Heat Loss to Night Sky Powers Off-Grid Lights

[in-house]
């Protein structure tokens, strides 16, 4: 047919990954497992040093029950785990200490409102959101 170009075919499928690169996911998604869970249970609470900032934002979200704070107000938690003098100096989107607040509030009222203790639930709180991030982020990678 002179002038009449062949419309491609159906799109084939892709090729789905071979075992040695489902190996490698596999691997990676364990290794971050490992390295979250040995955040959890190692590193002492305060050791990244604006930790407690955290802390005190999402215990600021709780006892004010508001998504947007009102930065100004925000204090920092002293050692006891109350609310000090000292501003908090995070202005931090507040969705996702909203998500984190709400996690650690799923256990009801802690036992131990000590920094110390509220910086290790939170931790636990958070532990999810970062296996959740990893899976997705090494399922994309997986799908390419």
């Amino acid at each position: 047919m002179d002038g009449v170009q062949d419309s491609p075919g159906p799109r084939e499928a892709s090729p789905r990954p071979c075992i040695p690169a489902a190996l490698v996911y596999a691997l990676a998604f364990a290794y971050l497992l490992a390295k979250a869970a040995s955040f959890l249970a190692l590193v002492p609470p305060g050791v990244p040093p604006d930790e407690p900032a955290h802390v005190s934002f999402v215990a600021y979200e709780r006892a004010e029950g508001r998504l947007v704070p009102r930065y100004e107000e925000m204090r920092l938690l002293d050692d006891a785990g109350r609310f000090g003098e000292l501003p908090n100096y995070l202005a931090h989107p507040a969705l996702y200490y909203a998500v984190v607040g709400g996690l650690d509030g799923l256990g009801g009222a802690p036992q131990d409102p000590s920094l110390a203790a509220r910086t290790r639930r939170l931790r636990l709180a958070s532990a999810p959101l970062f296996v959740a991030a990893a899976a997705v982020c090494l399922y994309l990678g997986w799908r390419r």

"This is scientific American sixty seconds science. I'm Suzanne barred switching on the lights at night. It's second nature feature to most people in the developed world but electricity isn't too given in many other parts of the globe something like a billion people on our planet still lack reliable access autrocities think about folks in parts of the developing world that are living in off grid locations and for them. One of the central applications of Electricity Chrissy is lighting and we need lighting the most at night. UCLA MATERIALS SCIENTISTS OSHAWA thrombin solar cells can provide remote wrote areas with electricity during the day but require batteries to store that energy for use at night. Rahman's team has developed a potential solution a simple pull thermoelectric device that generates power when it's exposed to the cool night sky it's made possible by phenomenon called Radiative Sky Cooling Rolling all objects Rahman explains radiate heat and so what that means from the perspective of service. That's looking up at the night. Sky Is Ebel all by itself set out more heat than the sky sends back to it that escapes to the upper atmosphere and even out to outer space and is something that anyone can observe observe at night so if you go and measure the roof temperature on your house in the early morning hours say you should read temperature that is much lower. Dante immediate ambient air temperature Roman reason that this temperature difference could be exploited to generate electricity. His team built their device using an aluminum luminous disk that acts is a radiative cooler. It's cool side faces. The night sky while it's other side is warmed by the air around it. As heat escapes apes upwards a thermoelectric generator converts the temperature difference into electricity that powers a small led light for now. The energy output of the device device is just a tiny fraction of a solar cell can produce but engineering improvements could eventually boost its performance. Rahman sees the devices a compliment to solar providing inexpensive twenty four hour power generation to remote areas of the world without the need for batteries. You can also think about say the polar regions where for several months of the year there is no sun at all so in those kinds of regions this might represent one of the few ways you can actually generate power naturally at night. The research is described in the journal jewel in addition to lighting. Rahman says the device could be useful for specialized applications such as powering wireless sensors and monitoring atmospheric conditions or it could be a really cool way to recharge your cell phone at night. Thanks for listening for scientific Americans sixty seconds science. I'm Suzanne Bard.